“Our Humanity Brings Us Together”: A Syrian woman entrepreneur in Gaziantep launches an intercommunal campaign to support families economically touched by COVID-19

Lobna Helli (forty-one) is one of 3.7 million Syrian refugees (officially: Syrians Under Temporary Protection) and one of the 1.6 million Syrian women living in Turkey. She is among the many Syrians making a difference in their host communities.

Lobna, who had to temporarily close her chocolate house-restaurant called Lazord, had the idea to launch an initiative to help people in Gaziantep who have lost their jobs due to the COVID-19 pandemic. Using Facebook, she formed a ten-person team consisting mostly of women and started a movement called “Our humanity brings us together.” They facilitate connections between Syrian and Turkish families who either want to offer financial support or need financial help. With the funds they collect, they buy grocery cards worth one hundred Turkish lira and distribute them to those in need. They have reached more than one hundred families, so far.

Lobna is among a small number of Syrian women entrepreneurs in Turkey. 2.1 million of the 3.7 million Syrians under temporary protection in Turkey are of working age and, since January 2016, Syrian refugees are entitled to apply for a work permit. Syrian women have access to the labor market but the number of working Syrian women is very low. Therefore, they are actually not unemployed but inactive, meaning that they are not looking to work. According to a December 2018 official report, out of 929,062 Syrian women of working age (fifteen to sixty-four) only 99,967 are working. However, this number doesn’t include the eight hundred thousand Syrian men and women working informally. Around ten thousand to fifteen thousand Syrian businesses are operating in Turkey. According to the United Nations Development Programme Mapping of Syrians businesses, out of three hundred Syrian entrepreneurs, ten are women. Because of low participation of Syrian women in the labor market, only 911,106 of total Syrians are actively participating in the labor force.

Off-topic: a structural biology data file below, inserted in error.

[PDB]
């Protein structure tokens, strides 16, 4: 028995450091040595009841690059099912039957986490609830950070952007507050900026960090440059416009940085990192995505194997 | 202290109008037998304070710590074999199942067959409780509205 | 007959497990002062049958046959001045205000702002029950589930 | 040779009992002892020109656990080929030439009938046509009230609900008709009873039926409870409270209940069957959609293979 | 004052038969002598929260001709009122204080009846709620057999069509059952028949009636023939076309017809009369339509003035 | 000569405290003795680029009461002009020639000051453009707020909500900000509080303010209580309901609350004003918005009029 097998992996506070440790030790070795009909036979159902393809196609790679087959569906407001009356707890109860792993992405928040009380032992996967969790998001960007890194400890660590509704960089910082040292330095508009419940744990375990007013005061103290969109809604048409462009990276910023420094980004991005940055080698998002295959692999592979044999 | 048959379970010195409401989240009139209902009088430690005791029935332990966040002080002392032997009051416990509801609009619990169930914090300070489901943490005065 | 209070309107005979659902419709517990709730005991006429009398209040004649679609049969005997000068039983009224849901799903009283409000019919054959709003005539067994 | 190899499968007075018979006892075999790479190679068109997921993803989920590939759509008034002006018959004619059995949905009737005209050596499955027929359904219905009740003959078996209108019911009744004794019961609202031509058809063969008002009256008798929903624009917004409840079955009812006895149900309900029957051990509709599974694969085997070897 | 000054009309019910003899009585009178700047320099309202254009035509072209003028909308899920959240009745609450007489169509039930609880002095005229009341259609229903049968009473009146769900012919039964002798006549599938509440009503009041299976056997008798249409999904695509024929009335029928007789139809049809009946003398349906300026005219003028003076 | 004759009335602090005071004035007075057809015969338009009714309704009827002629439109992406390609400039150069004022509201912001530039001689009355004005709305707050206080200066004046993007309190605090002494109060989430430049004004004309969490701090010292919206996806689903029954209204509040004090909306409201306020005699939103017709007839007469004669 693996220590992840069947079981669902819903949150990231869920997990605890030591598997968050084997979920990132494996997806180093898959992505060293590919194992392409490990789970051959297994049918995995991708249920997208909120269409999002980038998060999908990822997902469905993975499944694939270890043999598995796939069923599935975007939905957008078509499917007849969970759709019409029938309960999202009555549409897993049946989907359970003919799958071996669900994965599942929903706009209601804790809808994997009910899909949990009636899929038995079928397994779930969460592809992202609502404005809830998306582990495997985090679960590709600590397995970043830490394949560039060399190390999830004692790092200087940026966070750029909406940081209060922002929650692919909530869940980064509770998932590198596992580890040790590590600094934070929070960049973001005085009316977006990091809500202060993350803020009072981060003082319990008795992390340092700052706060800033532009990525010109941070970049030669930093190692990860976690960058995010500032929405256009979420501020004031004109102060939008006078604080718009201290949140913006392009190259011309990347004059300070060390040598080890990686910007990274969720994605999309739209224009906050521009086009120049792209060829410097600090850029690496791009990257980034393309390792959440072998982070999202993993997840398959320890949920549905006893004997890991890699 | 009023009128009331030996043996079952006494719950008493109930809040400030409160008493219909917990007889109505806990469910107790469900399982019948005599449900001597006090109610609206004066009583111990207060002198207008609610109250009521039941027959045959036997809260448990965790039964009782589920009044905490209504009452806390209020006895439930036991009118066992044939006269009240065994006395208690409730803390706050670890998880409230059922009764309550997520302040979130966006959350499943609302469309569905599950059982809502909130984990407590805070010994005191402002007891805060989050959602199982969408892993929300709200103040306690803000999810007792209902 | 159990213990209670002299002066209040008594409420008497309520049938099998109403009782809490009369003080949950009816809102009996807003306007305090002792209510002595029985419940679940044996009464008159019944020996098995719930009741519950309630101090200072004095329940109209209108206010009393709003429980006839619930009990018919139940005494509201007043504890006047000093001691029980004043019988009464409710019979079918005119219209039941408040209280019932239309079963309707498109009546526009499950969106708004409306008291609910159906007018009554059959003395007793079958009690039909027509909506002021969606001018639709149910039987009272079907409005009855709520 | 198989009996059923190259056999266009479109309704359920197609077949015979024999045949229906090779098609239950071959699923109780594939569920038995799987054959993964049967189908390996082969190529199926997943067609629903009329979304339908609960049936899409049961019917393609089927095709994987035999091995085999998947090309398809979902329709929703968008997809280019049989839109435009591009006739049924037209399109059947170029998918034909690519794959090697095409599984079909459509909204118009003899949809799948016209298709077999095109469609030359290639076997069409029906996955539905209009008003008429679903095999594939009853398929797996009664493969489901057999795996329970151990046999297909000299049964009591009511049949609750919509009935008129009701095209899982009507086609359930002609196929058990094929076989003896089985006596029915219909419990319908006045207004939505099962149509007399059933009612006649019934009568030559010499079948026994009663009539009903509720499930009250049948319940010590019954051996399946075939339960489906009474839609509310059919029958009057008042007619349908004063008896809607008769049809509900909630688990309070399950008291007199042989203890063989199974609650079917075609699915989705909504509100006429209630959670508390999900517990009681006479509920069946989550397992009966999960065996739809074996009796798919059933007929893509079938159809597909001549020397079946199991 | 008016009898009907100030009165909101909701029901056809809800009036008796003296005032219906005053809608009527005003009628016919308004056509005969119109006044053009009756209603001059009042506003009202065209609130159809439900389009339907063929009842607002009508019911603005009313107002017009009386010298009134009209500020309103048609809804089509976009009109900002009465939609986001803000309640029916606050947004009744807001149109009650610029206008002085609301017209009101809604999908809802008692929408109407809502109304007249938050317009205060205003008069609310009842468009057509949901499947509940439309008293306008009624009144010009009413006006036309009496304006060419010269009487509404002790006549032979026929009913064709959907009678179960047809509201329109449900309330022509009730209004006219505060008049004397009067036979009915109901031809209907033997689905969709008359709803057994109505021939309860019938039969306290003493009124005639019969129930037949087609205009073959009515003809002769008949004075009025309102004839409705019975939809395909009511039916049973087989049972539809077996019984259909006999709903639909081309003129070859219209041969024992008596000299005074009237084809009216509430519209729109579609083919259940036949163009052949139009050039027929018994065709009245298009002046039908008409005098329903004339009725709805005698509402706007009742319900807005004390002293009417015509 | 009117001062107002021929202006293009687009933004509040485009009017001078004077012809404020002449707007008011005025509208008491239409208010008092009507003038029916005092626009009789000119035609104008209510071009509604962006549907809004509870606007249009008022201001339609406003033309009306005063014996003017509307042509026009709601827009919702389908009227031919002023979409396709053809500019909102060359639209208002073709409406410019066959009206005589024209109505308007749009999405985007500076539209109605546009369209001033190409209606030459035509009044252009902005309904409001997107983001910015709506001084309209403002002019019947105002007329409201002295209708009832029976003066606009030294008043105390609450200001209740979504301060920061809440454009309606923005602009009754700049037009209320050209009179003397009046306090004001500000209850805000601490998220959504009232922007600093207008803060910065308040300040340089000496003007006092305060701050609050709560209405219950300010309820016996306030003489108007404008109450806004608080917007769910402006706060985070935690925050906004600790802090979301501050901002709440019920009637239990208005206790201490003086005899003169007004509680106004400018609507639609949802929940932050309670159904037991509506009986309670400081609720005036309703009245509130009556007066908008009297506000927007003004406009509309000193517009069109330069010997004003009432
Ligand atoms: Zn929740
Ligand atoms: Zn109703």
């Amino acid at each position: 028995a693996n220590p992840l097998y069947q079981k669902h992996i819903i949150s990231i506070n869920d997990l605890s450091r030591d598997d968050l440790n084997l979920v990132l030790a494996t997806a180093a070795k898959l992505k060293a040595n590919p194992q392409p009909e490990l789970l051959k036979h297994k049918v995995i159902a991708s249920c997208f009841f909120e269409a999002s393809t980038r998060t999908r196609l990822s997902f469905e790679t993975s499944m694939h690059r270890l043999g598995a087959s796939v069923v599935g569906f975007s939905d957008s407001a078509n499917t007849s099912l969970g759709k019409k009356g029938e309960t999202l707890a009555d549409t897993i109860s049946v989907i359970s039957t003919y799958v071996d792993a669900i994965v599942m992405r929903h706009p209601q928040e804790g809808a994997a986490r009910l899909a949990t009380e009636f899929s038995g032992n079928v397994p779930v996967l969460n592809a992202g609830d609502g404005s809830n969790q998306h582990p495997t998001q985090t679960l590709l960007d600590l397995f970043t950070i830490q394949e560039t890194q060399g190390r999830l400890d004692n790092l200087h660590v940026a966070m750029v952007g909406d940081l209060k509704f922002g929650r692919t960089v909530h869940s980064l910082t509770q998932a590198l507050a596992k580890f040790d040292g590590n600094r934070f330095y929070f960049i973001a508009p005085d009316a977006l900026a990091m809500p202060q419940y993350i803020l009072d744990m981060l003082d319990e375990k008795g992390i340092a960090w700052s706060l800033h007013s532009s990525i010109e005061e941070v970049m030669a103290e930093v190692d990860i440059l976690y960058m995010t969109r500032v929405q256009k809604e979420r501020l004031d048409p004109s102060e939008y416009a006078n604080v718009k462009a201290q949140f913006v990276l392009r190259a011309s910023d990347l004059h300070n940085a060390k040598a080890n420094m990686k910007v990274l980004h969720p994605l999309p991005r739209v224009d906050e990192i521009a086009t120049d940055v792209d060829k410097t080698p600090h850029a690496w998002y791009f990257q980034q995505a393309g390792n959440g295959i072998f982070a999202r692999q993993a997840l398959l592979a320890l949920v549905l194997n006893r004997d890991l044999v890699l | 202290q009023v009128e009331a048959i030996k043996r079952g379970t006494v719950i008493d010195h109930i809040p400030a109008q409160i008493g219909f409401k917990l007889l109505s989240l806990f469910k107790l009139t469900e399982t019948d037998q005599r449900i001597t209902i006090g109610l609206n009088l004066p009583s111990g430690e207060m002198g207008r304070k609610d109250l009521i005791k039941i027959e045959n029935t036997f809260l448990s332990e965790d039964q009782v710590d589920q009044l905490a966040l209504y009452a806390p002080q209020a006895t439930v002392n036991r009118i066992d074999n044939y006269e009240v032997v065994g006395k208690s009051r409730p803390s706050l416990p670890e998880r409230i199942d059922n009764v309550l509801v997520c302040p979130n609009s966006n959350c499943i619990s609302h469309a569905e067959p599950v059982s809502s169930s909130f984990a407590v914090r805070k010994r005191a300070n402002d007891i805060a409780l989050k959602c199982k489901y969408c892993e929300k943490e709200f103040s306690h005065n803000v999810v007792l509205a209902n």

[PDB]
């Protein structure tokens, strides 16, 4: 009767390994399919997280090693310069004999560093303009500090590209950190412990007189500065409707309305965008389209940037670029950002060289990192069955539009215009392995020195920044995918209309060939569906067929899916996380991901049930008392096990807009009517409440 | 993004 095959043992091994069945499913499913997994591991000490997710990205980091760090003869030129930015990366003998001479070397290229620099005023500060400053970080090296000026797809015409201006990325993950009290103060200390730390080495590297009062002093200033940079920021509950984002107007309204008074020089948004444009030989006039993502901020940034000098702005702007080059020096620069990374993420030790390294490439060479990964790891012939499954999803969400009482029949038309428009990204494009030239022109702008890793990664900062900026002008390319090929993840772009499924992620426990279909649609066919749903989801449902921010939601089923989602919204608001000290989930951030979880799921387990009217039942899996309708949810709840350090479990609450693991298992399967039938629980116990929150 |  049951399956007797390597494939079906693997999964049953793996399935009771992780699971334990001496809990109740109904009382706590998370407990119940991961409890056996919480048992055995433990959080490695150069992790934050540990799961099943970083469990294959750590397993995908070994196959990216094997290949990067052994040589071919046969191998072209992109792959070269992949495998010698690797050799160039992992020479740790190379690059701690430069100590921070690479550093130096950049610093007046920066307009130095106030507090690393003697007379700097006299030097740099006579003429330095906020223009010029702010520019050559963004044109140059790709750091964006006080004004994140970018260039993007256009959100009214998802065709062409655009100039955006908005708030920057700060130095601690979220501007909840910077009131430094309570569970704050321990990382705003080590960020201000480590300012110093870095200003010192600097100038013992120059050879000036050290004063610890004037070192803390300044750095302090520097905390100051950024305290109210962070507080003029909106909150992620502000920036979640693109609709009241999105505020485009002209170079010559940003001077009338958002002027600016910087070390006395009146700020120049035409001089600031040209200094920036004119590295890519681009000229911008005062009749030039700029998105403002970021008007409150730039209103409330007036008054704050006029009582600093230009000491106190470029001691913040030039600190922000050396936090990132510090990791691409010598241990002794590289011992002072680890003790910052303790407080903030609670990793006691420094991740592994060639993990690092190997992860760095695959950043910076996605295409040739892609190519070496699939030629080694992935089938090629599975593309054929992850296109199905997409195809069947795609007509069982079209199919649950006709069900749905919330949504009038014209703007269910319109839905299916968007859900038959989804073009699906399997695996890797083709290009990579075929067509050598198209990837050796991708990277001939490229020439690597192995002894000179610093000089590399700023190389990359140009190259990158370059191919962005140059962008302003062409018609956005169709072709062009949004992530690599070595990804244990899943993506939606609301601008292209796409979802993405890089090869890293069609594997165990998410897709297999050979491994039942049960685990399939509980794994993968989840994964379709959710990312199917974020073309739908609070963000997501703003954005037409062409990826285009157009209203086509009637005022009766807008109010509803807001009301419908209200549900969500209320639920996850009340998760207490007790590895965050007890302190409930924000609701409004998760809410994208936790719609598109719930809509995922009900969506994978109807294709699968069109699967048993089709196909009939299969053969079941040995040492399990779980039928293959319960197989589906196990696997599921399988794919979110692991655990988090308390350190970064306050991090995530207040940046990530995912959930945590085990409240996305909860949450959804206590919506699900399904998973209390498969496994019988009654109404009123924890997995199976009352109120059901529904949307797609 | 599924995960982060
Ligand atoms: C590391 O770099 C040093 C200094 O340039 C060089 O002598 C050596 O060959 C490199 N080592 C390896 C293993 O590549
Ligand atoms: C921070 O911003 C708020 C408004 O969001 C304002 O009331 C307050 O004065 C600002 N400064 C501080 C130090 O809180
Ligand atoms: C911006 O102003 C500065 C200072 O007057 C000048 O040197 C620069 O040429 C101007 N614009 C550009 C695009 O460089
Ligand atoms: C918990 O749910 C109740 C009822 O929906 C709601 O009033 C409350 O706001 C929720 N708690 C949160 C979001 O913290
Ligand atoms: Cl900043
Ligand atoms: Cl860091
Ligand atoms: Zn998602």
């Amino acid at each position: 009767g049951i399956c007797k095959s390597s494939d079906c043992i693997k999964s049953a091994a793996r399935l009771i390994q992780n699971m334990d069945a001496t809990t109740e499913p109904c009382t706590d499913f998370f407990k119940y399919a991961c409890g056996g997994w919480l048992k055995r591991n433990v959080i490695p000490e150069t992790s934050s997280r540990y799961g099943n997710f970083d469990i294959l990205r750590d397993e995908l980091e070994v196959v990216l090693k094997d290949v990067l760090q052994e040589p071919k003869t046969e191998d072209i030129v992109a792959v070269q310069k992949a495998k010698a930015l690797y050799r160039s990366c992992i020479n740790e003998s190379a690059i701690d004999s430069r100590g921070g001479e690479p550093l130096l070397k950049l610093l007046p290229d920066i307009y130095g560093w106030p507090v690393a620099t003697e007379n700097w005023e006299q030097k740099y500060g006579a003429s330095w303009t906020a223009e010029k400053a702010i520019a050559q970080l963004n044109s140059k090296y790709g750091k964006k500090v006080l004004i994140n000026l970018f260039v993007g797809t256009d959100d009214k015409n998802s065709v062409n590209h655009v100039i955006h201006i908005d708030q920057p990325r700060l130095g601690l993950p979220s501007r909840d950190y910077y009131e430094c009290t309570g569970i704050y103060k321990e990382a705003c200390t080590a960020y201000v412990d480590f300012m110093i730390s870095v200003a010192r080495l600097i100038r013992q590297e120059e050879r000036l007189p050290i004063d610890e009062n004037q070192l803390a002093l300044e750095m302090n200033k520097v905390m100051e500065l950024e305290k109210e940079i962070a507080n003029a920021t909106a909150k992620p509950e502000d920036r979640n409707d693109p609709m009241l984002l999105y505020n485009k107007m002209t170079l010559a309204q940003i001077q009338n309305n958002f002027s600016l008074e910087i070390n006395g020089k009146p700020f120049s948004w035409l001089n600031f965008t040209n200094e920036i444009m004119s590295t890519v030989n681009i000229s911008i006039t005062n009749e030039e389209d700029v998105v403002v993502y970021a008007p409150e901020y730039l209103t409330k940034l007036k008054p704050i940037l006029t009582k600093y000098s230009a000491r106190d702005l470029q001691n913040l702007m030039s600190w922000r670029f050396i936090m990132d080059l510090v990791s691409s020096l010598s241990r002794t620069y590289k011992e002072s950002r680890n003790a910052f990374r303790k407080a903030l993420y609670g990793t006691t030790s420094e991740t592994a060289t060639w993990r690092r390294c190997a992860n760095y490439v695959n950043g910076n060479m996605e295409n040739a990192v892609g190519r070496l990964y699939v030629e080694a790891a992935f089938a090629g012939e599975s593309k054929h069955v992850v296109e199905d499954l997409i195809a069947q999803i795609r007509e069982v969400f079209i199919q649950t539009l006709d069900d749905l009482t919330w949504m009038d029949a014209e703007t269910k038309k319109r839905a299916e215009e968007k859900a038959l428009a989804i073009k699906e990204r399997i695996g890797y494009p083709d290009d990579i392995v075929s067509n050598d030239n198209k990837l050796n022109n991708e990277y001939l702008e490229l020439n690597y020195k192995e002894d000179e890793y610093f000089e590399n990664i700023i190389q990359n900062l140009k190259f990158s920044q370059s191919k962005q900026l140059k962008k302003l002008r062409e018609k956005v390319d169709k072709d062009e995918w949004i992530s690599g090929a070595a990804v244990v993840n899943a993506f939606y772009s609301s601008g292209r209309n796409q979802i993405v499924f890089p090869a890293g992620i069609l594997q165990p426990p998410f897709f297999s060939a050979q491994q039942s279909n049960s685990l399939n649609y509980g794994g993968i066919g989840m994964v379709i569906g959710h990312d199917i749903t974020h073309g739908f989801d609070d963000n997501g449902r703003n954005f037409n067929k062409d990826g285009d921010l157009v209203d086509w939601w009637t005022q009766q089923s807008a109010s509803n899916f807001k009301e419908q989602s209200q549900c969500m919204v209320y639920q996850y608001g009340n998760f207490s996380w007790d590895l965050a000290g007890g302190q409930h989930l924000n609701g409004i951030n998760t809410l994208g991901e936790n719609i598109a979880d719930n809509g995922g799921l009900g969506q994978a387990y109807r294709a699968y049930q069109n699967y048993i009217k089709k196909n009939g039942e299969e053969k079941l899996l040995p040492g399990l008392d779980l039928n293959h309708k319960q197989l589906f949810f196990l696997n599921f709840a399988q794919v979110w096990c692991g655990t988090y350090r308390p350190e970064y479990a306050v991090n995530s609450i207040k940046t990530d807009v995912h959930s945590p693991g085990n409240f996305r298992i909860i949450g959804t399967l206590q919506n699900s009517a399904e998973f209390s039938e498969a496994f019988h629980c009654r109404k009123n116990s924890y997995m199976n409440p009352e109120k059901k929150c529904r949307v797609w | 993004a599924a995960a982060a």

To some, Lobna is an insignificant statistic, but that denies her human experience and contributions to the Turkish community. Though she may be among a small minority, it is worth lending an ear to Lobna’s story to understand the value and entrepreneurial spirit that immigrants possess, especially, as women.

After the outbreak of the war in Syria, Lobna fled from Aleppo—one of the towns closest to the Turkish border—and took refuge in Turkey in 2015.

“We had a very nice life in Aleppo. My husband and I, we had nice jobs and a happy family. I was working for a company as a human resources expert. Our girls were going to school. We were going out on weekends to see our family, our friends, people we love. Like everyone else. A happy and ordinary life…. until the war broke out. With the war, our whole life suddenly changed so much [in a way] that we could not have predicted. Everything was turned upside down. We lost everything we had. We did not want to leave our country until the last moment. We always waited for this to end. But that day never came. Everything just got worse. My husband was imprisoned and tortured for being against the Assad regime. Finally, we had to flee to save our lives.”